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Cliven Bundy, sons indicted in 2014 Nevada standoff

The Nevada indictment comes three weeks after the collapse of another armed protest over federal land management in Oregon led by the Bundy sons.
Cliven Bundy looks out over his 160 acre ranch in Bunkerville, Nevada May 3, 2014.
Cliven Bundy looks out over his 160 acre ranch in Bunkerville, Nevada May 3, 2014.

A federal grand jury on Wednesday indicted Nevada rancher Cliven Bundy, his two sons and two other men in connection with a 2014 armed standoff, nearly two years after the confrontation that thrust them into the national spotlight.

The indictment of Bundy, 69, his sons Ammon and Ryan and two other men, Ryan Payne and Peter Santilli, in the Nevada standoff comes three weeks after the collapse of another armed protest over federal land management in Oregon led by the Bundy sons.

"The rule of law has been reaffirmed with these charges," U.S. Attorney for the District of Nevada Daniel Bogden said in a statement.

"Persons who use force and violence against federal law enforcement officers who are enforcing court orders, and nearly causing catastrophic loss of life or injury to others, will be brought to justice," Bogden said.

Cliven Bundy and the others are charged with conspiracy to commit an offense against the United States, assault on a federal officer, obstruction, extortion and other counts in connection with the Nevada standoff.

Cliven Bundy became the face of resistance to the federal government when heand hundreds of supporters, many armed, faced down government agents who seized his cattle over unpaid grazing fees and trespassing on public land.

Rather than risk a firefight, the agents abandoned the approximately 400 head of cattle. Bundy continued to graze the cattle illegally on public land, according to the indictment.

RELATED: Four remaining Oregon occupiers, surrounded by FBI, surrender

"Today marks a tremendous step toward ending more than 20 years of law breaking," Bureau of Land Management Director Neil Kornze said in a statement. "The nation's public lands belong to all Americans."

Ammon and Ryan Bundy and Payne and Santilli were previously arrested in connection with the recent armed protest over public lands in Oregon.

Ammon and Ryan Bundy led an armed group that took over the Malheur National Wildlife Refuge on Jan. 2 and stayed there for more than three weeks, calling for the release of two local ranchers convicted of burning public lands, and for the federal government to turn over public lands to local control. The Bundys and others were arrested Jan. 26, and the last four holdouts surrendered last week.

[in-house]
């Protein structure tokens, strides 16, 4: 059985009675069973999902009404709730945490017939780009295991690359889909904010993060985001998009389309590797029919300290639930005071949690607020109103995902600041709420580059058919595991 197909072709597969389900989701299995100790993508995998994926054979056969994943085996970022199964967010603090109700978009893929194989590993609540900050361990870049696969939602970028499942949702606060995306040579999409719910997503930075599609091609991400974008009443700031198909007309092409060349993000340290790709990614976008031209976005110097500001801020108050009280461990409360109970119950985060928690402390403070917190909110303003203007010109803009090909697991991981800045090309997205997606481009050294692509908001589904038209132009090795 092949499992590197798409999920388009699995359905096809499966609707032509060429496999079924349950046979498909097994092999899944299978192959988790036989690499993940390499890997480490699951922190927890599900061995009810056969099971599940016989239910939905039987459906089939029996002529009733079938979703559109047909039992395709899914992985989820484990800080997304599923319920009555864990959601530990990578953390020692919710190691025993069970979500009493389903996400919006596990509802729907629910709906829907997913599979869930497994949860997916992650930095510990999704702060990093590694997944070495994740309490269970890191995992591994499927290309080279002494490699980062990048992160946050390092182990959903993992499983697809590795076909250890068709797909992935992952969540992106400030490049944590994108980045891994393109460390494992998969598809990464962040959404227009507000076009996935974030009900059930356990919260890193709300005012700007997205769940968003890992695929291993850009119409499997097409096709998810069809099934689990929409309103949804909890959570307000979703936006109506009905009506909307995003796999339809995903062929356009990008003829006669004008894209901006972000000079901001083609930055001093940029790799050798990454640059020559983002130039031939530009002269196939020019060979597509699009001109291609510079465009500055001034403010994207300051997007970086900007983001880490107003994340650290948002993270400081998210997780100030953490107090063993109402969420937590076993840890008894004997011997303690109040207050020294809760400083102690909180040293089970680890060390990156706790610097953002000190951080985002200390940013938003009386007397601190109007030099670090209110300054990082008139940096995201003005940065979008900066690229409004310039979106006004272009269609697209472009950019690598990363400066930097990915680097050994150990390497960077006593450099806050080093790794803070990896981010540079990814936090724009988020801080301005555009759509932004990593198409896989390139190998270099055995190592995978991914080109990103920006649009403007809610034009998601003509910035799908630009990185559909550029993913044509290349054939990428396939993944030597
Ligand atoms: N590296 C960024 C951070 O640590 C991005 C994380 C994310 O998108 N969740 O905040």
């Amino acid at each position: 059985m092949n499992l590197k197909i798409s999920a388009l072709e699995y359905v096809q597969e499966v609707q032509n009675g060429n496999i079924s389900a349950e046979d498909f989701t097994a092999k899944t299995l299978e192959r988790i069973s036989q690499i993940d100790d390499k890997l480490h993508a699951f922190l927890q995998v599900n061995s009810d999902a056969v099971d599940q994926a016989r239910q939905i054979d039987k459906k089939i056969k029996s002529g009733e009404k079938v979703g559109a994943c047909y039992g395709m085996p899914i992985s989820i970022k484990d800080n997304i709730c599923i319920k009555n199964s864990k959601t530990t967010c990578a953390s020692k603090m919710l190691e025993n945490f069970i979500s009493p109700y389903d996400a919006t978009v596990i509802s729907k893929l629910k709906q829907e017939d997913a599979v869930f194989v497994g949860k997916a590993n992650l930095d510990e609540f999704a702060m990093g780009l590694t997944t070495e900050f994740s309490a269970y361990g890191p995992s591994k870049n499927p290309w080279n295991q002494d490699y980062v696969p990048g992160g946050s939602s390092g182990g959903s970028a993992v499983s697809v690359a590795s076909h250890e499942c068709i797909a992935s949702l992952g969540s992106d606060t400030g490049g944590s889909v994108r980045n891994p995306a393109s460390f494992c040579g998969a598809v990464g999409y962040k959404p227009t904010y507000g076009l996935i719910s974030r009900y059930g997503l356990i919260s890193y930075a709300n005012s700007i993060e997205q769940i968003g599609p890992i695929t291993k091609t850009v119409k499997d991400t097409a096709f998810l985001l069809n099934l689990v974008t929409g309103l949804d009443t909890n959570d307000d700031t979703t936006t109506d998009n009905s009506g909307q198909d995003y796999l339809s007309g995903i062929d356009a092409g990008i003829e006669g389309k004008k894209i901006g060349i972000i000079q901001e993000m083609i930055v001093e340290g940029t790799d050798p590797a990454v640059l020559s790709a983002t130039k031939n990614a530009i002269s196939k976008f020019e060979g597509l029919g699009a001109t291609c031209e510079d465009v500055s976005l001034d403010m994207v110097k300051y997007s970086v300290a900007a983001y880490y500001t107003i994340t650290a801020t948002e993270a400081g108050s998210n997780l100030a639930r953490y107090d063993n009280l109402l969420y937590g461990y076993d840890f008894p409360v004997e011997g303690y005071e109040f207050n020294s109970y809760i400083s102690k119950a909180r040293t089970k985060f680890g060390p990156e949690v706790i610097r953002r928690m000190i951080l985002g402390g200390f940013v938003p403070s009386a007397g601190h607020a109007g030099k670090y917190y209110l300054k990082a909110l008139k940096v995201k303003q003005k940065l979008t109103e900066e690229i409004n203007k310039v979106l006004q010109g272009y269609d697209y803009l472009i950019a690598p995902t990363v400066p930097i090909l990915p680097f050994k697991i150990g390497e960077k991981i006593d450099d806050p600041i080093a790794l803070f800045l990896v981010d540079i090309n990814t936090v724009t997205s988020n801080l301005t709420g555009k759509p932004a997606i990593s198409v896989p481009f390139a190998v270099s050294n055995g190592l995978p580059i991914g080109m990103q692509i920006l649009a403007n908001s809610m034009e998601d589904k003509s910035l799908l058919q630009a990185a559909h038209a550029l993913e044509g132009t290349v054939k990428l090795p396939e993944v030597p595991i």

The Nevada indictment accuses the five men of playing key roles in what it called "a massive armed assault" against federal agents on April 12, 2014, to retake the seized cattle.

Ammon Bundy is accused of leading a group of around 200 armed protesters to confront the federal agents holding the cattle.

During the confrontation over the cattle, some of the protesters took up sniper positions on a bridge overlooking federal officers.

Ammon Bundy's attorney, Mike Arnold, said Wednesday, "the Nevada indictment is no surprise."

"It's important for the public to remember that there is a constitutional presumption of innocence in America, Arnold said. "A government charge is proof of nothing."

The government took Cliven Bundy's cattle after he grazed the animals on public land for decades without obtaining permits or paying fees, prosecutors say. He owes more than $1 million in unpaid grazing fees.

More than 300 million acres of land in 13 Western states is public land managed by the federal government.

Santilli, 50, an internet radio host, allegedly broadcast messages encouraging others to come to Nevada and support the armed protest, federal prosecutors said, and helped lead what the government termed assault on officers. Payne, 32, allegedly recruited others and played a lead role in an armed assault, the government said.

The most serious charges in the Nevada indictment, interfering with interstate commerce by extortion and interstate travel in aid of extortion, carry maximum sentences of 20 years in prison each. Each man faces four counts of using and carrying a firearm in an act of violence, which carry a minimum sentence of 5 years each.

And the indictment charges allow prosecutors to seek the forfeiture of at least $3 million in property upon conviction of some of the charges.

All five are currently being held without bail at the Multnomah County Detention Center in Portland, according to jail records. 

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